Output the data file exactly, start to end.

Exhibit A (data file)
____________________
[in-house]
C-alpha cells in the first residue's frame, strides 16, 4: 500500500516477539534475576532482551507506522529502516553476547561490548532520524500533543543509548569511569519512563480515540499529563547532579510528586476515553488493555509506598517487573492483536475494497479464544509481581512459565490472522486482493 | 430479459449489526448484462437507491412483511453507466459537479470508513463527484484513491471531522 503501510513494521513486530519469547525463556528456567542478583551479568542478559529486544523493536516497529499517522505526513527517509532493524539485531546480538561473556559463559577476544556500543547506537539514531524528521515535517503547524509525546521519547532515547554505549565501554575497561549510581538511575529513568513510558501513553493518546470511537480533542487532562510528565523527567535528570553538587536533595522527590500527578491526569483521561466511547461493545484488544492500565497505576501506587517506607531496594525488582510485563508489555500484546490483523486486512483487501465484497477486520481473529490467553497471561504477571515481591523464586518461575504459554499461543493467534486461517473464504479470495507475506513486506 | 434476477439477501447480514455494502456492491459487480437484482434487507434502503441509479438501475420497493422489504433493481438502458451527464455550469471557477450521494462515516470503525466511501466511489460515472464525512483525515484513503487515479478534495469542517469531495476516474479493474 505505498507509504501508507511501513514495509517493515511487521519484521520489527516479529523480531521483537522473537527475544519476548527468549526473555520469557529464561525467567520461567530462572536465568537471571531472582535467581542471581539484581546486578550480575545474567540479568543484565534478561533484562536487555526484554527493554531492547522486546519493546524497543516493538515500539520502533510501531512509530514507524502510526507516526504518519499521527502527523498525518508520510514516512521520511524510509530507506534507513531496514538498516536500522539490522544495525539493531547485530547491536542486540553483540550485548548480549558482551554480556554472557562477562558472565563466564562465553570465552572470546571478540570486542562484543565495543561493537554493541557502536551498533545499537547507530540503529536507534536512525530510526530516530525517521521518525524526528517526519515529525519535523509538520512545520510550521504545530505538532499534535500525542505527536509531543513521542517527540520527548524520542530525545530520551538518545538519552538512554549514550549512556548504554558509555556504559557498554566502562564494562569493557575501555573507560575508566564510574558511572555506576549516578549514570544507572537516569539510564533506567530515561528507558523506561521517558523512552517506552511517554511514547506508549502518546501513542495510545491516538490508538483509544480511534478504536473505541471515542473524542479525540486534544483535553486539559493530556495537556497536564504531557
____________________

[in-house]
C-alpha cells in the first residue's frame, strides 16, 4: 500500500516477539534475576532482551507506522529502516553476547561490548532520524500533543543509548569511569519512563480515540499529563547532579510528586476515553488493555509506598517487573492483536475494497479464544509481581512459565490472522486482493 | 430479459449489526448484462437507491412483511453507466459537479470508513463527484484513491471531522 503501510513494521513486530519469547525463556528456567542478583551479568542478559529486544523493536516497529499517522505526513527517509532493524539485531546480538561473556559463559577476544556500543547506537539514531524528521515535517503547524509525546521519547532515547554505549565501554575497561549510581538511575529513568513510558501513553493518546470511537480533542487532562510528565523527567535528570553538587536533595522527590500527578491526569483521561466511547461493545484488544492500565497505576501506587517506607531496594525488582510485563508489555500484546490483523486486512483487501465484497477486520481473529490467553497471561504477571515481591523464586518461575504459554499461543493467534486461517473464504479470495507475506513486506 | 434476477439477501447480514455494502456492491459487480437484482434487507434502503441509479438501475420497493422489504433493481438502458451527464455550469471557477450521494462515516470503525466511501466511489460515472464525512483525515484513503487515479478534495469542517469531495476516474479493474 505505498507509504501508507511501513514495509517493515511487521519484521520489527516479529523480531521483537522473537527475544519476548527468549526473555520469557529464561525467567520461567530462572536465568537471571531472582535467581542471581539484581546486578550480575545474567540479568543484565534478561533484562536487555526484554527493554531492547522486546519493546524497543516493538515500539520502533510501531512509530514507524502510526507516526504518519499521527502527523498525518508520510514516512521520511524510509530507506534507513531496514538498516536500522539490522544495525539493531547485530547491536542486540553483540550485548548480549558482551554480556554472557562477562558472565563466564562465553570465552572470546571478540570486542562484543565495543561493537554493541557502536551498533545499537547507530540503529536507534536512525530510526530516530525517521521518525524526528517526519515529525519535523509538520512545520510550521504545530505538532499534535500525542505527536509531543513521542517527540520527548524520542530525545530520551538518545538519552538512554549514550549512556548504554558509555556504559557498554566502562564494562569493557575501555573507560575508566564510574558511572555506576549516578549514570544507572537516569539510564533506567530515561528507558523506561521517558523512552517506552511517554511514547506508549502518546501513542495510545491516538490508538483509544480511534478504536473505541471515542473524542479525540486534544483535553486539559493530556495537556497536564504531557